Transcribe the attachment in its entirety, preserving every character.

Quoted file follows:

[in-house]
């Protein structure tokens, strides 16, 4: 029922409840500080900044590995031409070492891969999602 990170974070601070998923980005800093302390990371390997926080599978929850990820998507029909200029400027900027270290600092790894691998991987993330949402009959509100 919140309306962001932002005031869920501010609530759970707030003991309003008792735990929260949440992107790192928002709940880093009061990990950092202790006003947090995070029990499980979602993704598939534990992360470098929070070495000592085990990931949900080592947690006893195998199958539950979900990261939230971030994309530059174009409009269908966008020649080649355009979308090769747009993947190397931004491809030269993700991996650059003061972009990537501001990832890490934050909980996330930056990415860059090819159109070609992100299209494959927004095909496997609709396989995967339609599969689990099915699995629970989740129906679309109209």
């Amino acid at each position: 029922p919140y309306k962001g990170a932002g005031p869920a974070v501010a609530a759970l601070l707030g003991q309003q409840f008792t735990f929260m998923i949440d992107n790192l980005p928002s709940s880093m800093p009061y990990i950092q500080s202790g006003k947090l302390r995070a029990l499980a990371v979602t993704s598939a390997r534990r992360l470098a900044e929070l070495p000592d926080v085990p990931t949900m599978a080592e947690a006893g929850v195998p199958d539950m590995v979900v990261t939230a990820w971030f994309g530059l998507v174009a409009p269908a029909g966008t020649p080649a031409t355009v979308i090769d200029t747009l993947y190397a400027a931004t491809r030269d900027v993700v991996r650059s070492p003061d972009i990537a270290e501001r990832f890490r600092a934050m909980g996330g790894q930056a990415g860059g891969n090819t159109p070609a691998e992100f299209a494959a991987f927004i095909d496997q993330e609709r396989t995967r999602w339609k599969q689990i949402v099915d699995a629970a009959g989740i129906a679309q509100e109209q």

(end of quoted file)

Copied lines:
[in-house]
């Protein structure tokens, strides 16, 4: 029922409840500080900044590995031409070492891969999602 990170974070601070998923980005800093302390990371390997926080599978929850990820998507029909200029400027900027270290600092790894691998991987993330949402009959509100 919140309306962001932002005031869920501010609530759970707030003991309003008792735990929260949440992107790192928002709940880093009061990990950092202790006003947090995070029990499980979602993704598939534990992360470098929070070495000592085990990931949900080592947690006893195998199958539950979900990261939230971030994309530059174009409009269908966008020649080649355009979308090769747009993947190397931004491809030269993700991996650059003061972009990537501001990832890490934050909980996330930056990415860059090819159109070609992100299209494959927004095909496997609709396989995967339609599969689990099915699995629970989740129906679309109209």
């Amino acid at each position: 029922p919140y309306k962001g990170a932002g005031p869920a974070v501010a609530a759970l601070l707030g003991q309003q409840f008792t735990f929260m998923i949440d992107n790192l980005p928002s709940s880093m800093p009061y990990i950092q500080s202790g006003k947090l302390r995070a029990l499980a990371v979602t993704s598939a390997r534990r992360l470098a900044e929070l070495p000592d926080v085990p990931t949900m599978a080592e947690a006893g929850v195998p199958d539950m590995v979900v990261t939230a990820w971030f994309g530059l998507v174009a409009p269908a029909g966008t020649p080649a031409t355009v979308i090769d200029t747009l993947y190397a400027a931004t491809r030269d900027v993700v991996r650059s070492p003061d972009i990537a270290e501001r990832f890490r600092a934050m909980g996330g790894q930056a990415g860059g891969n090819t159109p070609a691998e992100f299209a494959a991987f927004i095909d496997q993330e609709r396989t995967r999602w339609k599969q689990i949402v099915d699995a629970a009959g989740i129906a679309q509100e109209q």